Three Poems

Keri Withington


Midnight chatter of internet support groups

Technology is the new drug; Apple IVs plugged

straight into vein, smack marks faded into

I have to get drunk to have sex/

Have you tried a vibe/It’s like I’m

a giant fleshlight/We came home from honey

moon virgins/I like pot first

the anonymity of chat-rooms better than any

/Hi My name is/ You can self-diagnose as many

as you want. Addictions for everyone; Addictions like

candy. Praise all the nativity babies, Allah, and WebMD for

viral kittens, unlimited cloud storage, celebration of net

neuroses. Who needs sunlight anymore when you can

bask in the glow of i-everything?



I can’t even remember her last name.

When I moved to Laie, I knew no one.

The waves I knew from the other side

Moon-pull, salty lips, sand between toes

Always and never changing

She lived in the same hale, next door, alone.

We did the usual things

Small talk at the mail boxes, recycle junk mail

B-grade movies at the town’s one-screen

Beach walks at sunrise or set

Doing homework, once, we watched

Cheap wooden wardrobe explode

Albino specks flying blind

Pulpy wood shards

After hiking the mountain,

Pineapples shrubs, volcano rock, butterfly eggs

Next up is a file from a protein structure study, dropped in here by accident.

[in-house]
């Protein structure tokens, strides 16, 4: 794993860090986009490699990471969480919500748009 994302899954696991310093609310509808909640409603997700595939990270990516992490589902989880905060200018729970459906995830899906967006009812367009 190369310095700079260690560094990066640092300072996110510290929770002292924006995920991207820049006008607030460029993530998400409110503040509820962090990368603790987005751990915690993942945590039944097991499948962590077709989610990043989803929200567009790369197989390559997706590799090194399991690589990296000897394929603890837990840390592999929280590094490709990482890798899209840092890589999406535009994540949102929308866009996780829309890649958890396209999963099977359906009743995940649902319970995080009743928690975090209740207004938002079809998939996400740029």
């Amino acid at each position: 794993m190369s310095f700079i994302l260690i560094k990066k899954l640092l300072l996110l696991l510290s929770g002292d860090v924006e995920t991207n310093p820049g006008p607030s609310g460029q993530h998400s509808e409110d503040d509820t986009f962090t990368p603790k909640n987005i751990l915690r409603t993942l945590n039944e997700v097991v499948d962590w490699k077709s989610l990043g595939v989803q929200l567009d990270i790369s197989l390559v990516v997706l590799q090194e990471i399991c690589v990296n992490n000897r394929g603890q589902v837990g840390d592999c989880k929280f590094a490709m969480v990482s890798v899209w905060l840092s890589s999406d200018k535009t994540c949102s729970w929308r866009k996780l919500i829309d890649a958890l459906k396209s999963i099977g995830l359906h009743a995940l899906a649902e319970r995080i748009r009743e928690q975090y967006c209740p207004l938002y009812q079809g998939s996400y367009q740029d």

Waterfall swim in sports bras and bare feet

Pillows—laptop—lipstick migrated, only taped-up posters left.

I don’t remember if it was your idea

Or mine

Or if it matters



Separate but Equal

She –who calls herself a feminist–

wanted to talk about the way

children play at the park:

the boys                       physical.

the girls                                    afraid

of the difficult stuff.

Look at the way

they play                     differently.

Genders are                  different.

People –by people she means me–

want to make everyone                        the same

clearly this is a bad thing.

My son –who had been watching My Little Ponies–

interrupted.                  –Thank God.–

Buried under the everyday, I never asked her:

Why are our girls taught fear?


Keri Withington studied poetry as a bachelors student, earned an MA in Writing, and is now taking poetry classes while working towards a Women’s Studies graduate certificate at the University of Tennessee. Additionally, she is an English faculty member at Pellissippi State Community College, where she sponsors her campus’s creative writing club.

Her poetry has been published or is forthcoming in journals including RasCal, Kula Manu, and Blue Fifth Review.  


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